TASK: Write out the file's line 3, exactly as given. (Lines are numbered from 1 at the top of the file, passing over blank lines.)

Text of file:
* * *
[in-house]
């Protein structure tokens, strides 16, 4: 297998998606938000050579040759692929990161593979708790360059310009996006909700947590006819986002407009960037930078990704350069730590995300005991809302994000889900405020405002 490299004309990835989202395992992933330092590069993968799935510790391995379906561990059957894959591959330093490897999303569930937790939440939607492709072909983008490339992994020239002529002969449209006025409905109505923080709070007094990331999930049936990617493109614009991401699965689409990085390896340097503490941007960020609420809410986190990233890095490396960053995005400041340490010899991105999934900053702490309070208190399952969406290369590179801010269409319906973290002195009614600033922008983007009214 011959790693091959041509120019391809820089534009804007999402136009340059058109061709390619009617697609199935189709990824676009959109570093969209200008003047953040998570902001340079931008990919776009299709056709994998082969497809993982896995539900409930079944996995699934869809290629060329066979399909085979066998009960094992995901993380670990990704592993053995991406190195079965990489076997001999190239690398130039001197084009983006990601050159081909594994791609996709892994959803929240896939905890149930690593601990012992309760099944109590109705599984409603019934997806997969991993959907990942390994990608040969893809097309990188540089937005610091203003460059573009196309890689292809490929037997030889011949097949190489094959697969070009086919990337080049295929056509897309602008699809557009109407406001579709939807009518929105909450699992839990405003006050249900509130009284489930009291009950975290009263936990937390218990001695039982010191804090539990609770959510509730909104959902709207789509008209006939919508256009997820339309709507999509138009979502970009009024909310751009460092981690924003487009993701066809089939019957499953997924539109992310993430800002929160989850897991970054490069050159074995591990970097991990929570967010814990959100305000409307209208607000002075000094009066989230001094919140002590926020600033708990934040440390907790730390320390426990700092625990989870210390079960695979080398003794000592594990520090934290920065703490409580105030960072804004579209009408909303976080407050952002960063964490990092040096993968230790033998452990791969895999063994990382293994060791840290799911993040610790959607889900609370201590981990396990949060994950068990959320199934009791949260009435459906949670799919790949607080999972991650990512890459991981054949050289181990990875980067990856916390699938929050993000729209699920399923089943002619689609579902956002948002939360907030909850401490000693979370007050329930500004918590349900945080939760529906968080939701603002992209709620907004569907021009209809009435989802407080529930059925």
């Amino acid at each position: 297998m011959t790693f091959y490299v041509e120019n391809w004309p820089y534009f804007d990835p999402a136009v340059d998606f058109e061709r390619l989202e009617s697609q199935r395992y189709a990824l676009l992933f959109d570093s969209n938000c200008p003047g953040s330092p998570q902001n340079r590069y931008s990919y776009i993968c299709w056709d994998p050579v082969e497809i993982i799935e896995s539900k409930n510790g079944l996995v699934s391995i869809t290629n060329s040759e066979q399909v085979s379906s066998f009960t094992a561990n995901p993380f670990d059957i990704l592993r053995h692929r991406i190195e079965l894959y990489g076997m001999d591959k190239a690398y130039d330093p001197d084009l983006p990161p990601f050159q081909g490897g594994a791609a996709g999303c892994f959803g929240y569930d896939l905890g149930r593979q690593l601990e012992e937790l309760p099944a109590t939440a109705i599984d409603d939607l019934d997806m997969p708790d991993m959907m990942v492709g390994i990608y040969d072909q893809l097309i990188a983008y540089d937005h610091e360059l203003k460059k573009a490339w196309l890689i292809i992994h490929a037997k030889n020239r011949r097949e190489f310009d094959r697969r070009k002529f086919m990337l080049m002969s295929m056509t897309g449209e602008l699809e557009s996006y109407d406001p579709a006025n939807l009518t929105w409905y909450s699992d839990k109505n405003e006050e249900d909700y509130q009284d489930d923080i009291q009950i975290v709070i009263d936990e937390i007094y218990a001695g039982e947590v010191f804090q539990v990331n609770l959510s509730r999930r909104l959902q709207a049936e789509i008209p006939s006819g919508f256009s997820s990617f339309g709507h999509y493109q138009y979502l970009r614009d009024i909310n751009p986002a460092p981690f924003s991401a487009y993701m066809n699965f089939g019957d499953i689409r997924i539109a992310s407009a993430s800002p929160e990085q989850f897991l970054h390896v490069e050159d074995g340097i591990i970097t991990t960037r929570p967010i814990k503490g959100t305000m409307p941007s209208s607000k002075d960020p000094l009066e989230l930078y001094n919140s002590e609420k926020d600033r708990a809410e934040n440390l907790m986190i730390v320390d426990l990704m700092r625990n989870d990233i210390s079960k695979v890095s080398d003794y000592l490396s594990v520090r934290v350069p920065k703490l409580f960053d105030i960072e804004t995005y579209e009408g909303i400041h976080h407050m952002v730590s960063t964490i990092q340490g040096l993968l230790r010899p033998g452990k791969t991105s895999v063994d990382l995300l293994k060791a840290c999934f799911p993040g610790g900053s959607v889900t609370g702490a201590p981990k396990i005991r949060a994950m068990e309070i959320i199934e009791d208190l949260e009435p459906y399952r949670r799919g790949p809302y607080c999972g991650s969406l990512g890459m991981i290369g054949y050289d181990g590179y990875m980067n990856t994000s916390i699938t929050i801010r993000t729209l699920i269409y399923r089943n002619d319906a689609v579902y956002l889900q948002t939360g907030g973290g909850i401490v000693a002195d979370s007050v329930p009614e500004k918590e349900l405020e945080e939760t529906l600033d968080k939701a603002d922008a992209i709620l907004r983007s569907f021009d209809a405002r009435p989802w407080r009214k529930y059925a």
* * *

């Amino acid at each position: 297998m011959t790693f091959y490299v041509e120019n391809w004309p820089y534009f804007d990835p999402a136009v340059d998606f058109e061709r390619l989202e009617s697609q199935r395992y189709a990824l676009l992933f959109d570093s969209n938000c200008p003047g953040s330092p998570q902001n340079r590069y931008s990919y776009i993968c299709w056709d994998p050579v082969e497809i993982i799935e896995s539900k409930n510790g079944l996995v699934s391995i869809t290629n060329s040759e066979q399909v085979s379906s066998f009960t094992a561990n995901p993380f670990d059957i990704l592993r053995h692929r991406i190195e079965l894959y990489g076997m001999d591959k190239a690398y130039d330093p001197d084009l983006p990161p990601f050159q081909g490897g594994a791609a996709g999303c892994f959803g929240y569930d896939l905890g149930r593979q690593l601990e012992e937790l309760p099944a109590t939440a109705i599984d409603d939607l019934d997806m997969p708790d991993m959907m990942v492709g390994i990608y040969d072909q893809l097309i990188a983008y540089d937005h610091e360059l203003k460059k573009a490339w196309l890689i292809i992994h490929a037997k030889n020239r011949r097949e190489f310009d094959r697969r070009k002529f086919m990337l080049m002969s295929m056509t897309g449209e602008l699809e557009s996006y109407d406001p579709a006025n939807l009518t929105w409905y909450s699992d839990k109505n405003e006050e249900d909700y509130q009284d489930d923080i009291q009950i975290v709070i009263d936990e937390i007094y218990a001695g039982e947590v010191f804090q539990v990331n609770l959510s509730r999930r909104l959902q709207a049936e789509i008209p006939s006819g919508f256009s997820s990617f339309g709507h999509y493109q138009y979502l970009r614009d009024i909310n751009p986002a460092p981690f924003s991401a487009y993701m066809n699965f089939g019957d499953i689409r997924i539109a992310s407009a993430s800002p929160e990085q989850f897991l970054h390896v490069e050159d074995g340097i591990i970097t991990t960037r929570p967010i814990k503490g959100t305000m409307p941007s209208s607000k002075d960020p000094l009066e989230l930078y001094n919140s002590e609420k926020d600033r708990a809410e934040n440390l907790m986190i730390v320390d426990l990704m700092r625990n989870d990233i210390s079960k695979v890095s080398d003794y000592l490396s594990v520090r934290v350069p920065k703490l409580f960053d105030i960072e804004t995005y579209e009408g909303i400041h976080h407050m952002v730590s960063t964490i990092q340490g040096l993968l230790r010899p033998g452990k791969t991105s895999v063994d990382l995300l293994k060791a840290c999934f799911p993040g610790g900053s959607v889900t609370g702490a201590p981990k396990i005991r949060a994950m068990e309070i959320i199934e009791d208190l949260e009435p459906y399952r949670r799919g790949p809302y607080c999972g991650s969406l990512g890459m991981i290369g054949y050289d181990g590179y990875m980067n990856t994000s916390i699938t929050i801010r993000t729209l699920i269409y399923r089943n002619d319906a689609v579902y956002l889900q948002t939360g907030g973290g909850i401490v000693a002195d979370s007050v329930p009614e500004k918590e349900l405020e945080e939760t529906l600033d968080k939701a603002d922008a992209i709620l907004r983007s569907f021009d209809a405002r009435p989802w407080r009214k529930y059925a």